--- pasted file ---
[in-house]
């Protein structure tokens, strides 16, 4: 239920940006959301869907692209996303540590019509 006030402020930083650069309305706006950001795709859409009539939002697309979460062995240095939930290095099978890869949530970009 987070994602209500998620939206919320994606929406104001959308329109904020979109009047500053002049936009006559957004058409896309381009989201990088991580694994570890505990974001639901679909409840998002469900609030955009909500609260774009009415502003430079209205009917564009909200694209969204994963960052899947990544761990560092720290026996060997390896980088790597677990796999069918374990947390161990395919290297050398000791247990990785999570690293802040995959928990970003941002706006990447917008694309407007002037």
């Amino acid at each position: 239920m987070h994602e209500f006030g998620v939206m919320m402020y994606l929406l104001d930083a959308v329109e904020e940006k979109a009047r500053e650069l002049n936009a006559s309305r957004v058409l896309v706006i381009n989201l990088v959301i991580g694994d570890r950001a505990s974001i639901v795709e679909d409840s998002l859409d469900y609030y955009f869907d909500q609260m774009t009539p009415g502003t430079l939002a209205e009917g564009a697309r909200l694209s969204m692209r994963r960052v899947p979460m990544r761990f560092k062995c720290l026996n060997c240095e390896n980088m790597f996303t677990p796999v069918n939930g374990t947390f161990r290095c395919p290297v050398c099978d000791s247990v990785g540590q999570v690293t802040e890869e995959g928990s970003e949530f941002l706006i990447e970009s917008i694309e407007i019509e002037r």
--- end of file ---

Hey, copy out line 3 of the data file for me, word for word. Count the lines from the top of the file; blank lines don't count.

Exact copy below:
């Amino acid at each position: 239920m987070h994602e209500f006030g998620v939206m919320m402020y994606l929406l104001d930083a959308v329109e904020e940006k979109a009047r500053e650069l002049n936009a006559s309305r957004v058409l896309v706006i381009n989201l990088v959301i991580g694994d570890r950001a505990s974001i639901v795709e679909d409840s998002l859409d469900y609030y955009f869907d909500q609260m774009t009539p009415g502003t430079l939002a209205e009917g564009a697309r909200l694209s969204m692209r994963r960052v899947p979460m990544r761990f560092k062995c720290l026996n060997c240095e390896n980088m790597f996303t677990p796999v069918n939930g374990t947390f161990r290095c395919p290297v050398c099978d000791s247990v990785g540590q999570v690293t802040e890869e995959g928990s970003e949530f941002l706006i990447e970009s917008i694309e407007i019509e002037r």